We’re back from the mother of all field trips (a month in Italy) and ready or not…here comes August and school.
I’ve spent the last week evaluating where my kids are and which curriculum will work best for them. Let’s be real. It can be daunting. Overwhelming. Make you want to suck your thumb in a corner. And I don’t attend curriculum fairs for this very reason. It’s simply too much. So how do I reach a decision that I pray will work for each child this year? I answer the following questions:
- Where is this child excelling? For one child it may be math, for another it may be handwriting. I need to honestly assess where the child is. If they are doing well, then I will stay the course with the curriculum that is working. For example, I adore history and minored in it in college. It is easy and a joy for me, so the kids and I are taking the slow road through American history as a group. My daughter who will be a junior (Gulp) has never been a huge fan until we discovered the Mystery of History. Then she discovered a text she would willing read on her own without any prompting from me. This year, while we wrap up American history in August or September, she will launch into the final volume in the Mystery of History and also read Susan Wise Bauer’s The History of the Renaissance World. My daughter has really loved these. My younger daughter (3rd grade) has discovered and inhales the Who Was? books. It is not unusual for us to walk out of Barnes & Noble with 2 or 3 of these. I’m all in if it ignites her love for learning about important people. And I love how much she takes from them. While we will do traditional texts to make sure she understands how history fits together, these books are what turned her on to biographies.
- Where is this child struggling or has the potential to struggle? If you’ve followed my homeschooling journey at all, you know that spelling was a struggle for us until we discovered the All About Spelling curriculum. Then the light bulbs began to pop for my kids. And it’s a program I don’t hate. I had to hunt and ask a lot of people before I found this curriculum. It also means this is where we have to supplement to make up ground with the older two from the years I didn’t know what I was doing with spelling — fortunately, this program makes it easy. Higher math is another point of transition where I have to really evaluate where my child is and what they need to help them most. I am terrible about grading on a consistent basis. I don’t enjoy it and there are other things that demand my time, so Teaching Textbooks has been a God-send for us. It has a teacher on the interactive CD that walks the students through the lesson, and when the student answers problems, they get immediate feedback, a chance to try again, and then a step-by-step tutorial on how to solve the problem correctly. It’s made a difference for my teenager. Now that I have an eighth grader, I’m hoping it will work as well for him, too.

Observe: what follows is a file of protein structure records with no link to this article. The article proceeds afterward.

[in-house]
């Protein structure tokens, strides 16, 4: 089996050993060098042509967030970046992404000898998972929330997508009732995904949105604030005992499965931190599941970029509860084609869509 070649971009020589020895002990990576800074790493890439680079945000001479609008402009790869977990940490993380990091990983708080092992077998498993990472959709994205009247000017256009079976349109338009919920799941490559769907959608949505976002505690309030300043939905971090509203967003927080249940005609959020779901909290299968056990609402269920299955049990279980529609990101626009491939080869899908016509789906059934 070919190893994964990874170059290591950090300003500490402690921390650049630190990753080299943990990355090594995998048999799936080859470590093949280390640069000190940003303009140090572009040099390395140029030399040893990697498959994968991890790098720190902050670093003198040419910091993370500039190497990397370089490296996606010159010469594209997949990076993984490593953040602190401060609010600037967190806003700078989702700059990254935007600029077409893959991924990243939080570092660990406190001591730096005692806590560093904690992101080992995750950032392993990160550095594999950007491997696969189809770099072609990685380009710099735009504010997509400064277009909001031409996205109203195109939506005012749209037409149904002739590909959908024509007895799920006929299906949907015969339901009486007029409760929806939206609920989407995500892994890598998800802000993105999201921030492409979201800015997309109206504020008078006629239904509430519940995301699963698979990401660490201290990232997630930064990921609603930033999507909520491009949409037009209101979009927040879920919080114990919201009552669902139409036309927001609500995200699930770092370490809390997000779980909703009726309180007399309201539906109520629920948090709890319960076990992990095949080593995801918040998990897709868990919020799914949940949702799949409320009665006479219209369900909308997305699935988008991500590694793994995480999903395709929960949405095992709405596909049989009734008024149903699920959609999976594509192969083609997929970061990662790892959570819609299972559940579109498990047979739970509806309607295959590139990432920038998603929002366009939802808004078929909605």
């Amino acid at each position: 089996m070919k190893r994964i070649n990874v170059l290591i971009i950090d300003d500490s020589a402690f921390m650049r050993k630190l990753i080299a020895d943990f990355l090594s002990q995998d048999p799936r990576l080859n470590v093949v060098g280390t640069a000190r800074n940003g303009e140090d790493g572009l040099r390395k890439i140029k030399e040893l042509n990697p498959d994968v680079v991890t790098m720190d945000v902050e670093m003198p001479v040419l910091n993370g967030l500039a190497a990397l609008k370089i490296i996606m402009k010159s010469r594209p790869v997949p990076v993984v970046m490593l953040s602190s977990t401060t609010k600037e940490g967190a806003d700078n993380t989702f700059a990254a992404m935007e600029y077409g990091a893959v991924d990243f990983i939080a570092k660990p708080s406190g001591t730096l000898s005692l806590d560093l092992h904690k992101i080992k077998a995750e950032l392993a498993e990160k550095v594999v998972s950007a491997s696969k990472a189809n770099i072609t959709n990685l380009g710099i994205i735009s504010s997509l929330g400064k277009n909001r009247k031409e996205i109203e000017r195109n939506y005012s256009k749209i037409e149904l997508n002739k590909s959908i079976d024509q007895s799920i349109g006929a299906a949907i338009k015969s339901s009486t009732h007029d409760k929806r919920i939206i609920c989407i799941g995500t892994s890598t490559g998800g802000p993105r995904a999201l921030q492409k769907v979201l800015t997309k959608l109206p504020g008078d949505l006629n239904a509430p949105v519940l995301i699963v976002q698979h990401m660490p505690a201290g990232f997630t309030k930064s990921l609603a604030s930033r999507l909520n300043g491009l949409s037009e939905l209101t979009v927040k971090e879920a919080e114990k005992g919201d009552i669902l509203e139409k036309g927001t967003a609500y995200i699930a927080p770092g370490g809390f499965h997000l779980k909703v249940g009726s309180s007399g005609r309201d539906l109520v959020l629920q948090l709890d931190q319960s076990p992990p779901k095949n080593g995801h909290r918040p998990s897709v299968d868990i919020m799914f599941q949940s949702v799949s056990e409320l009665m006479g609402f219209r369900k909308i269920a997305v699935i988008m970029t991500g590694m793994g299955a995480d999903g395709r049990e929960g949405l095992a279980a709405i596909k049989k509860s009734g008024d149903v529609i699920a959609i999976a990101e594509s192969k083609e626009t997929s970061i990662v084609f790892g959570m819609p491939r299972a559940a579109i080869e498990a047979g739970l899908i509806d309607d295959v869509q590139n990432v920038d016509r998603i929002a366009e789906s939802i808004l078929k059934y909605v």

- What does my child need right now? Have they done heavy-duty grammar for several years and need a break? Then how about an English unit study or book driven study? Is handwriting slipping? How about some fun art? Or music lessons?
- Quit looking at what everyone else is doing. Just because someone else loves a certain program doesn’t mean it will work well in your homeschool. Know yourself. How do you best teach? Know your time. Some of the programs out there are crazy time intensive. Can you realistically do that? Have you found something that works for your family? Then don’t abandon it every time you hear of a new curriculum or option. However…
- Be open to hybrid methods. I never imagined my children would take public school classes, but my oldest takes two or three classes a year at the local high school and it’s been a wonderful experience. She’s getting some great science classes that I wouldn’t give her — I know myself well. But she choose to stay home for the rest of her classes. She likes the hybrid nature. We are blessed to live in a community where the private schools and public schools are all open to this process. One friend’s son takes band at a local Christian high school. Another friend’s daughters take band at the same high school my daughter attends part time. A third friend’s daughter is taking classes at the local community college. Which leads to…
- Be open to the plan and vision changing to reflect the needs of the child. When we started homeschooling I fully expected my kids to do what I did and start taking classes at the community college when they were 16. My oldest turns 16 in October, but won’t be at the community college. Instead, she’ll be taking third year high school French for dual credit. She may be able to get dual credit for a science class as well. My youngest is far enough ahead already, that he may be out of high school and in college at 16…only God knows. And that’s a key…
- Trust God to lead you to what is best for each child. You love your child, but God loves them even more. You know your child, but God knows them better. Never stop partnering with Him as you educate your children. He’s the ultimate principal.
What would you add to my list? What have your experiences taught you?